Historical pretexts for ridiculous political sanctions

Illustrated by Reslus

By: Alex Bloom, Gabrielle McLaren, Aaron Richardson

UK bans Danish imports in response to late 8th century Viking raids

The island nation passed sanctions on the “Viking homeland,” as secretary of state for foreign affairs Boris Johnson put it, “until Denmark returns all the gold they stole.” When Danish government officials pointed out that there was no such thing as England at the time, Johnson went beet red, and had to be restrained as he shouted, “I know you have the gold!” – AB

Italy bans Mongolian exports to avoid a repeat of the plague at the Siege of Kaffa (1346)  

Where were you when you realised that it was Mongolian warriors catapulting their fallen brothers-in-arms’ infected corpses into the ranks of Roman legionnaires that kick-started the Black Death’s intrusion into Europe? 1346 may seem like a long time ago, but the devastation brought on by the Black Death can still be felt in prospering Western Europe today.

“This is to show the Mongol Empire that we Romans do not forget,” Italian trade minister Marcus Aurelius Caesar pointed out. “Rome will not be defeated again!” – GM

Russia annexes EU as “recompense” for Napoleon’s invasion

The world power launched a full-scale invasion of the rest of Europe, capturing it overnight, despite France vetoing the mission when it was proposed to the security council.

When asked why, Russian President Vladimir Putin stated “we have launched a . . . minor military operation . . . as recompense for the inconvenience caused by Napoleon’s invasion of our country in 1812 . . .” He went on to say, “Yes, we took Paris two years later, but being forced to launch our own counter-offensive only further inconvenienced the Russian people. We demand compensation.”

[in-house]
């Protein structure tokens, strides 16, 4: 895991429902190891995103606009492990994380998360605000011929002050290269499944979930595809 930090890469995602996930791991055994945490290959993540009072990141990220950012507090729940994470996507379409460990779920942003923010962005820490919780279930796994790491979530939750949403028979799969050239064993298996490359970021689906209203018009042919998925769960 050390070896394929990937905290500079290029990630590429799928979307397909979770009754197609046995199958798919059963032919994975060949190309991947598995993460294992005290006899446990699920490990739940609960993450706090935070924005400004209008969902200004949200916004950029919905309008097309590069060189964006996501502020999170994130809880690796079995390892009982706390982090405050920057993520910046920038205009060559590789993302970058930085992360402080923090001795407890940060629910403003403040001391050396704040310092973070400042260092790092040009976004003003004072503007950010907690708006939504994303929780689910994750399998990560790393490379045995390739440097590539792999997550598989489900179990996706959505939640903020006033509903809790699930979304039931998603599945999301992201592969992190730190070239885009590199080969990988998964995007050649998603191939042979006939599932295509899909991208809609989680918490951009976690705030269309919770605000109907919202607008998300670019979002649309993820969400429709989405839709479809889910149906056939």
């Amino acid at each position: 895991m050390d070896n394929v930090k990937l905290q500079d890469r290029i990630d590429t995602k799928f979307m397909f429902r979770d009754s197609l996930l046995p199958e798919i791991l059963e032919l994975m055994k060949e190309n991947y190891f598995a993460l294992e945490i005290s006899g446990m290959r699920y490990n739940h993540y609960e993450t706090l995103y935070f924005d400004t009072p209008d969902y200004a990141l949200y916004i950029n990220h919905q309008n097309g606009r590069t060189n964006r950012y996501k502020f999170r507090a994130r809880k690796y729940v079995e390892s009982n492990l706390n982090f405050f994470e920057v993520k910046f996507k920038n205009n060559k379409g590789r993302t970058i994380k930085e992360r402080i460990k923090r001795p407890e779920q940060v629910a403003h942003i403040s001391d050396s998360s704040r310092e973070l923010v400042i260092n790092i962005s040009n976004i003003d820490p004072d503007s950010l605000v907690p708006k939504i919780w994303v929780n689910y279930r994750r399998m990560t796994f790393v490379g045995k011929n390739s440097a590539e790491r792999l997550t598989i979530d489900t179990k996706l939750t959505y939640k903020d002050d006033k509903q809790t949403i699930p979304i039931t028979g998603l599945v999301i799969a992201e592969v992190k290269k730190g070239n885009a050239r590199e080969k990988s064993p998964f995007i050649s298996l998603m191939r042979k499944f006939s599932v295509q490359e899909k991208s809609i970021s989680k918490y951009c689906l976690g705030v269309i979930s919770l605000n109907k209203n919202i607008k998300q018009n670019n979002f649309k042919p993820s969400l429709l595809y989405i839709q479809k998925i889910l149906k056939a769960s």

Several European nations have called on the UN and NATO to intervene, but Russia and the UK have vetoed all such appeals. – AB

Transylvania de-annexes itself from Romania, claiming spoils from the First World War no longer valid

“We honestly thought they wouldn’t notice,” the underground leaders of Transylvania said, shrugging. “I mean, the First World War was so long ago. Does anybody even remember the Austro-Hungarian Empire? No. So why does a secret treaty they signed with the Entente Powers even matter anymore? I mean, even the British Empire was valid back then. That’s how long ago it was. This can’t possibly still be valid.”

The newly elected prime minister of Transylvania shrugged off concerns about Transylvania’s new socio-economic reality. “Ever since Twilight came out, we’ve been debating jumping on the whole vampire bandwagon and making it on our own. This feels right.” – GM

United States declares itself a national security threat due to its involvement in the American Civil War

As our history books tell us, there has been no greater loss of American lives in history than during the American Civil War, and the United States was the sole perpetrator. The American government acknowledges the threat that this radical nation poses to its people, and has labelled the United States as a national security threat in hopes of pre-emptively curbing any future dangers that may arise.

With no foreign involvement, the United States took over 600,000 American lives — which is more American lives lost than in any other military endeavour since. At this time, the United States is perhaps more divided than it has been since the civil war, and the American government does not wish for a repeat of that historical period.  – AR

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